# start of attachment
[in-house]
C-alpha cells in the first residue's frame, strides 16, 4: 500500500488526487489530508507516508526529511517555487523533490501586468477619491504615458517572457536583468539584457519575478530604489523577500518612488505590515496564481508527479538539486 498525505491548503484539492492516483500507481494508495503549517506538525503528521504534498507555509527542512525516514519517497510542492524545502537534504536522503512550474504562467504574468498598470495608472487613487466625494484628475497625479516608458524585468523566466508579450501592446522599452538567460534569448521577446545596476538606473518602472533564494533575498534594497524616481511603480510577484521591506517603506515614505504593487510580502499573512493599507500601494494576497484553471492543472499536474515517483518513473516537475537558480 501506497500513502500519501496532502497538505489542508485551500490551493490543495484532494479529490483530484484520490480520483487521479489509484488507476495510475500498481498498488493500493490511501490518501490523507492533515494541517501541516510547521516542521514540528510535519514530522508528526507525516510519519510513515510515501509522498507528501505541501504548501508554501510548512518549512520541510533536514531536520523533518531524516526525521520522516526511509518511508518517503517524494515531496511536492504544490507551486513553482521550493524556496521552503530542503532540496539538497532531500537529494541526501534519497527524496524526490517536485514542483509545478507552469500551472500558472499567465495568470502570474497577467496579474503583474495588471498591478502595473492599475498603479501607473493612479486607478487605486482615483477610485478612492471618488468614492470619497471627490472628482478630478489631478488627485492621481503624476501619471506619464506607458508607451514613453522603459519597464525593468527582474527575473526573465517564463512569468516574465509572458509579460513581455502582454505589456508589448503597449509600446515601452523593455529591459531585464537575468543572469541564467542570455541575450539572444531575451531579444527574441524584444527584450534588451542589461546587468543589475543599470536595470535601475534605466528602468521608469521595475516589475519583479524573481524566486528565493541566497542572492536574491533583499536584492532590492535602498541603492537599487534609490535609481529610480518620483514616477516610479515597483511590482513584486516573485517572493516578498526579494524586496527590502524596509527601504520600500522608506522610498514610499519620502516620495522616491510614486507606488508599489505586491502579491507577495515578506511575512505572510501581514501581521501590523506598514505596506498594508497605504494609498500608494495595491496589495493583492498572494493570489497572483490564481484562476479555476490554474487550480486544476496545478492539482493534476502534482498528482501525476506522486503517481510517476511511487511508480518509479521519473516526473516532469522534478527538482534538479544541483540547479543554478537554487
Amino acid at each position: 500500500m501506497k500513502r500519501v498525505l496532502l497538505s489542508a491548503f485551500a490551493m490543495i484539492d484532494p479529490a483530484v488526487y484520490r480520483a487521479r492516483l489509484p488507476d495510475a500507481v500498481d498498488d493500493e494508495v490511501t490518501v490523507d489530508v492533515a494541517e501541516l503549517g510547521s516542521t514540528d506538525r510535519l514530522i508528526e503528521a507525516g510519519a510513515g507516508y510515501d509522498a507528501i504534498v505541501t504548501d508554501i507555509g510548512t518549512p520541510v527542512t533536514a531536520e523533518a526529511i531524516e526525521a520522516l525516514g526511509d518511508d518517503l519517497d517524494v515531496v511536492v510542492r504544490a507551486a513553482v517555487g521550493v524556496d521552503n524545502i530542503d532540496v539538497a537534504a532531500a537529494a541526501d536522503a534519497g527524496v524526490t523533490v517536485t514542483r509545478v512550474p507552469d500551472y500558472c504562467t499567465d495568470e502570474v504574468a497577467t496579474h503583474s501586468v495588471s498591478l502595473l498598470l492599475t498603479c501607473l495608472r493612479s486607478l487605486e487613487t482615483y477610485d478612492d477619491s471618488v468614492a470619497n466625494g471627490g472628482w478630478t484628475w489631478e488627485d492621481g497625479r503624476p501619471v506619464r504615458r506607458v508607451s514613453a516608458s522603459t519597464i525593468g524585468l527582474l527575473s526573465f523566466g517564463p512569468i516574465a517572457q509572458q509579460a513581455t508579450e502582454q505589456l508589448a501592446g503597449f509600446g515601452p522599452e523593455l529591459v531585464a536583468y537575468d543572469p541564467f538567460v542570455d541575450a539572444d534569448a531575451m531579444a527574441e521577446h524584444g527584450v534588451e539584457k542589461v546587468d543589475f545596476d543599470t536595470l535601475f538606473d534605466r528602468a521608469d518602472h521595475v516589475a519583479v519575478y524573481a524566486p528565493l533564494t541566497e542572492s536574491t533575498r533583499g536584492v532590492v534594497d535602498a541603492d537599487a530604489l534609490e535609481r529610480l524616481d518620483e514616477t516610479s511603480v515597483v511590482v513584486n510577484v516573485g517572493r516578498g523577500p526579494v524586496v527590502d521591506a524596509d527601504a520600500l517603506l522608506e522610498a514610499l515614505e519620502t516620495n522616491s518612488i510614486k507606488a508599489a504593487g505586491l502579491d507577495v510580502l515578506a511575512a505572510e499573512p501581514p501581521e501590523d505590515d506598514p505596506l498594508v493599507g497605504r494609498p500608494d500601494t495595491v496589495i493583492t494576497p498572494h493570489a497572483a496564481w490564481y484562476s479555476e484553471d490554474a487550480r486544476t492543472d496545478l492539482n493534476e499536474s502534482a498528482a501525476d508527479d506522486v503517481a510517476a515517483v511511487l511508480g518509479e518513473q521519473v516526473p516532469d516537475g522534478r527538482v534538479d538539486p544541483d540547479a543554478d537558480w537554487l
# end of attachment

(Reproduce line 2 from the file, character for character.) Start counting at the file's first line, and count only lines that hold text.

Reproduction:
C-alpha cells in the first residue's frame, strides 16, 4: 500500500488526487489530508507516508526529511517555487523533490501586468477619491504615458517572457536583468539584457519575478530604489523577500518612488505590515496564481508527479538539486 498525505491548503484539492492516483500507481494508495503549517506538525503528521504534498507555509527542512525516514519517497510542492524545502537534504536522503512550474504562467504574468498598470495608472487613487466625494484628475497625479516608458524585468523566466508579450501592446522599452538567460534569448521577446545596476538606473518602472533564494533575498534594497524616481511603480510577484521591506517603506515614505504593487510580502499573512493599507500601494494576497484553471492543472499536474515517483518513473516537475537558480 501506497500513502500519501496532502497538505489542508485551500490551493490543495484532494479529490483530484484520490480520483487521479489509484488507476495510475500498481498498488493500493490511501490518501490523507492533515494541517501541516510547521516542521514540528510535519514530522508528526507525516510519519510513515510515501509522498507528501505541501504548501508554501510548512518549512520541510533536514531536520523533518531524516526525521520522516526511509518511508518517503517524494515531496511536492504544490507551486513553482521550493524556496521552503530542503532540496539538497532531500537529494541526501534519497527524496524526490517536485514542483509545478507552469500551472500558472499567465495568470502570474497577467496579474503583474495588471498591478502595473492599475498603479501607473493612479486607478487605486482615483477610485478612492471618488468614492470619497471627490472628482478630478489631478488627485492621481503624476501619471506619464506607458508607451514613453522603459519597464525593468527582474527575473526573465517564463512569468516574465509572458509579460513581455502582454505589456508589448503597449509600446515601452523593455529591459531585464537575468543572469541564467542570455541575450539572444531575451531579444527574441524584444527584450534588451542589461546587468543589475543599470536595470535601475534605466528602468521608469521595475516589475519583479524573481524566486528565493541566497542572492536574491533583499536584492532590492535602498541603492537599487534609490535609481529610480518620483514616477516610479515597483511590482513584486516573485517572493516578498526579494524586496527590502524596509527601504520600500522608506522610498514610499519620502516620495522616491510614486507606488508599489505586491502579491507577495515578506511575512505572510501581514501581521501590523506598514505596506498594508497605504494609498500608494495595491496589495493583492498572494493570489497572483490564481484562476479555476490554474487550480486544476496545478492539482493534476502534482498528482501525476506522486503517481510517476511511487511508480518509479521519473516526473516532469522534478527538482534538479544541483540547479543554478537554487